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Friday, February 21, 2014

Budget 2008-09: Lessened the Misery?

In the recent past, our budget—much to the delight of many—has become less of significance and more of a ritual, a mere statement of annual accounts. Which, indeed, what it is.  But this year it has become the talk of the town.

This animated interest has been engendered by the Finance Minister’s proposal to waive completely all agricultural loans disbursed by scheduled commercial banks, regional rural banks, and cooperative credit institutions up to March 31, 2007 to marginal farmers having landholding up to 1 hectare and small farmers of 1-2 hectares that remained overdue as on December 31, 2007 and which remained unpaid until February 29, 2008. He has also proposed a one-time settlement scheme to other farmers whose loans are overdue on December 31, 2007 and which remained unpaid until February 29, 2008, under which a rebate of 25% will be given against payment of the balance of 75%.

This Rs 60,000 cr waiver scheme has become the center of the debate. Many have dubbed it as mere palliative, for it has not touched the core of the problem. Indian agriculture, the mainstay of livelihood for 65% of the population—as the Prime Minister observed—is plagued by four deficits: “one, the public investment and credit deficit; two, the infrastructure deficit; three, the market economy deficit; and four, the knowledge deficit.” He further concluded that “taken together they are responsible for the development deficit in the agrarian and rural economy.” That being the reality, and there being no real attempt to bridge any of these deficits, it is no exaggeration to say that the current waiver scheme cannot really alter the plight of farmers, certainly on a sustainable basis.

Again, the scheme is meant only for the institutional borrowers, while those farmers who have borrowed from traditional moneylenders at exorbitant interest rates have to bear on as the silent sufferers of the burden of debt. It is these farmers, who—overburdened by the debt—are committing suicides, and the scheme thus means nothing to them. There is another argument, which, of course, is right: since the scheme is available only to those farmers whose landholding is not exceeding 2 hectares, it won’t relieve the distress of farmers hailing from dry-land tracts—where the landholding is usually above the prescribed limit, though the yield and the resultant economic returns from such tracts are much less vis-à-vis the farms of similar size, or even of lesser size, from irrigated tracts—for they are highly vulnerable to frequent droughts and other weather-related setbacks.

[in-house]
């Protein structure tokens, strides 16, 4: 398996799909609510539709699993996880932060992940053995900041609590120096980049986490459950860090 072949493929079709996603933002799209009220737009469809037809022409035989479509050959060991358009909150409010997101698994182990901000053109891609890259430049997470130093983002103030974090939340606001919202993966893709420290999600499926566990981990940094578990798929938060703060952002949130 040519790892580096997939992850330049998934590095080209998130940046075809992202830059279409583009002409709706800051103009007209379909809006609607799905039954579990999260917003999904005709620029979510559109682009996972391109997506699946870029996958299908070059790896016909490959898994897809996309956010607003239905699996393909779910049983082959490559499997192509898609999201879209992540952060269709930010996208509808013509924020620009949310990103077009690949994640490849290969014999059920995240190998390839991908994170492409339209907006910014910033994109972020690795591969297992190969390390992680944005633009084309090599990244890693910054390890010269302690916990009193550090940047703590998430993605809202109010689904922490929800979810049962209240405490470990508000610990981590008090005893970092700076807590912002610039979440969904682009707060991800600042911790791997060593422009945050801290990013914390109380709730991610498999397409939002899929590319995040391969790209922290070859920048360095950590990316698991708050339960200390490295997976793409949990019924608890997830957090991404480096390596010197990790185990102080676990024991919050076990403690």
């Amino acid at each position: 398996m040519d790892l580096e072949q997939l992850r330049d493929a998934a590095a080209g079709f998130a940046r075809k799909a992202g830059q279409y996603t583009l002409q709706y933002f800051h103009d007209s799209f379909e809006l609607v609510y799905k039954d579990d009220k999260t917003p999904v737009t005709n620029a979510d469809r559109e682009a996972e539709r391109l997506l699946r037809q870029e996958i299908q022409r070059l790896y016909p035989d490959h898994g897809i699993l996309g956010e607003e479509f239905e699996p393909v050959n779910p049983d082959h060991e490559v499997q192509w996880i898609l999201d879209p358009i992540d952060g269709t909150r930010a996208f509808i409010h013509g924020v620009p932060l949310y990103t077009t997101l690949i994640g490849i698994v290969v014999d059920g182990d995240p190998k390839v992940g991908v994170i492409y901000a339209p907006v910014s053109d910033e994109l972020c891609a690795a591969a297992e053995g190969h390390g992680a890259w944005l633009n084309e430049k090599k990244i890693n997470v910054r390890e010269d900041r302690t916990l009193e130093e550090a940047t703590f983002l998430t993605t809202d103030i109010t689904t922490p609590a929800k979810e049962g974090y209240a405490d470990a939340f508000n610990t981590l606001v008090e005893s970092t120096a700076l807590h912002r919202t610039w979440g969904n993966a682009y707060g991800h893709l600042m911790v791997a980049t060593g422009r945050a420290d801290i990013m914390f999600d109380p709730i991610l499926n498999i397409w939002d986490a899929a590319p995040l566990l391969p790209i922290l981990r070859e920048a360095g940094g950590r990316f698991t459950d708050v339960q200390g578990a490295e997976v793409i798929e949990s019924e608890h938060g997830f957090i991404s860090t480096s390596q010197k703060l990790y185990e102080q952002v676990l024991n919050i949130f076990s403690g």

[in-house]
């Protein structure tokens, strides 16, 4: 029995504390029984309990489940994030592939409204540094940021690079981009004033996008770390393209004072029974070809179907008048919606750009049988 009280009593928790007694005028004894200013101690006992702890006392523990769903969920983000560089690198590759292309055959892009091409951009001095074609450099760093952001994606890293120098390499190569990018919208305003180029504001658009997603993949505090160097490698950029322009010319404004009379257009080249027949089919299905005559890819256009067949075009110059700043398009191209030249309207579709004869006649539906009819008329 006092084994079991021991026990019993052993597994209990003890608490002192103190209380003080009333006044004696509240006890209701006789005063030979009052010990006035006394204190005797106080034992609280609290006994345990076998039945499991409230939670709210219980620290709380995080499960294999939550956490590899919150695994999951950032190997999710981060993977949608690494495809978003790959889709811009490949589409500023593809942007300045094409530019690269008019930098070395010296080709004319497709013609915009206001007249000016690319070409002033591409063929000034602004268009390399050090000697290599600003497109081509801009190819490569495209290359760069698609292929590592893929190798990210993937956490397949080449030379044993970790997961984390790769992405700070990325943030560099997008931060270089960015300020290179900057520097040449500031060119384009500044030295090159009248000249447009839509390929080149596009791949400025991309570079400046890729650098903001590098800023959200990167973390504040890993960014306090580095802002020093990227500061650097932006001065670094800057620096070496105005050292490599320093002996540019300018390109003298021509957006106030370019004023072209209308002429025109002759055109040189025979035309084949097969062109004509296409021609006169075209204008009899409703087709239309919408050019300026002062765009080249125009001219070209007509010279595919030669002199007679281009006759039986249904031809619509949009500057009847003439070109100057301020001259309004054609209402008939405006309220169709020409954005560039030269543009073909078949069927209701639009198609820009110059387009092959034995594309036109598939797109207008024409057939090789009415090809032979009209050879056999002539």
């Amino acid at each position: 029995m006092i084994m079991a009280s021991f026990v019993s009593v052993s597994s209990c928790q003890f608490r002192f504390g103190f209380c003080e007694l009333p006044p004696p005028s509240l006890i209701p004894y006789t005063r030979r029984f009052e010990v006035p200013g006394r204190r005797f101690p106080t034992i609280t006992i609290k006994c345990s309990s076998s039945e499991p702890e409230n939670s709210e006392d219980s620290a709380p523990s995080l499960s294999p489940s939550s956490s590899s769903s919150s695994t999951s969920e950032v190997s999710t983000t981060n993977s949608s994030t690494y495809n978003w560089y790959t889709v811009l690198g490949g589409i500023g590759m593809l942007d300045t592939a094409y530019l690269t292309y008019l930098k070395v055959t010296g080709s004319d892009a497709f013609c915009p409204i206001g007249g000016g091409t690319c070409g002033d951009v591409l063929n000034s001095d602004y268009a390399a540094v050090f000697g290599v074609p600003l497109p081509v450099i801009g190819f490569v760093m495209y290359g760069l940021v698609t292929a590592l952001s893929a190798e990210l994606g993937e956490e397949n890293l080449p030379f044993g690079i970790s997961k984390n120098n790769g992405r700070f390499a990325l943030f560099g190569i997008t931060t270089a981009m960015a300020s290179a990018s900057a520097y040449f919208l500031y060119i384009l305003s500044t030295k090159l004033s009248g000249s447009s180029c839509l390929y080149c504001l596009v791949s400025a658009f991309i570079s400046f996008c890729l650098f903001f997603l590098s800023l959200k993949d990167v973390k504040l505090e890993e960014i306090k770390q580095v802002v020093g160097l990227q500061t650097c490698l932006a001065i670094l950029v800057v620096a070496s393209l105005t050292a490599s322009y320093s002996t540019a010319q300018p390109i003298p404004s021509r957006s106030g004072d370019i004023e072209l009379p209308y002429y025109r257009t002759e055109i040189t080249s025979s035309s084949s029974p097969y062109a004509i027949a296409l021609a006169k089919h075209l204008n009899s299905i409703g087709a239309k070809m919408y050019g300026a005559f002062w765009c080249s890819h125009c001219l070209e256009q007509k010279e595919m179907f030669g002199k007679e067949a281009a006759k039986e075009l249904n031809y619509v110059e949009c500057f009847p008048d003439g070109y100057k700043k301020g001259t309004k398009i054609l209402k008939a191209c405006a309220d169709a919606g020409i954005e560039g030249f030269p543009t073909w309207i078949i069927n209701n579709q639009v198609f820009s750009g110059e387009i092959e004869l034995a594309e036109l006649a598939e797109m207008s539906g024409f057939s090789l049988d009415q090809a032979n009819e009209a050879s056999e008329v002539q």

Some have even questioned the scheme on the grounds of ‘moral hazard’: they say that it has punished the farmers who were honest in repaying their loans, while rewarding the defaulters. It is also argued that such waivers by the government would only vitiate the loan-repayment culture in the country. Intriguingly, such a waiver, when announced in the budget that precedes an election year, is more prone to not only lose its credibility, but also set a bad precedent.  

True, all these arguments are valid and have their own place. For, can anyone afford to ignore the fact that ‘pro-growth and pro-business orientation’ of the government to ensure economic growth doesn’t mean leaving “many others out in the cold”? For instance, in the common parlance of a lending bank, a farmer with a few or no assets under his belt, is a high credit risk. It therefore quotes them high risk-premium, which means, higher interest rate. That is the paradox of the system: a poor farmer who is in dire need of money does not get it easily, while a rich man with the least need for money gets it at a cheaper interest rate and also easily, for he is of less credit-risk. This keeps the poor farmer poor, perpetually needing borrowed capital for tilling his land, while the rich becomes richer. Secondly, an overdue farmer-borrower is always considered ineligible for fresh loan, which means he cannot cultivate the land next season. It is these hard realities that compel one to take a positive view of whatever little good that the waiver scheme can do for the farming community. Even otherwise, a narrow commitment of the government to ‘growth’ alone can distort the quality of democracy by creating socio-politico-economic disturbances.

Looking to the enormity of disquiet being suffered by the agrarian society, one gets a feeling that what the government did is just inadequate. Intriguingly, based on a study that they have carried out on Indian banks, Robin Burgess and Rohini Pande have said: “One clear thing that we do learn from this paper is that coercion is needed to expand formal credit into backward rural areas and to force banks to lend to poorer individuals,” for the rural branch network expansion has increased secondary and tertiary sector output, besides increasing non-agricultural employment suggesting “a need to reconsider rural banking as a mechanism for attacking poverty.” Taking a cue from this, the government should, at once, revamp the rural credit delivery system by creating a pan-India institution by funding it through budget meant exclusively for lending to rural population.

All things considered, so long as the degradation of man by poverty is not solved, one tends to conclude that waivers of this nature cannot go waste. For, “the poorly endowed in the distribution of wealth that chance had made” are most worthy of utmost indulgence. And, a civilized society cannot afford to be apathetic towards its inmates.

(April, 2008)


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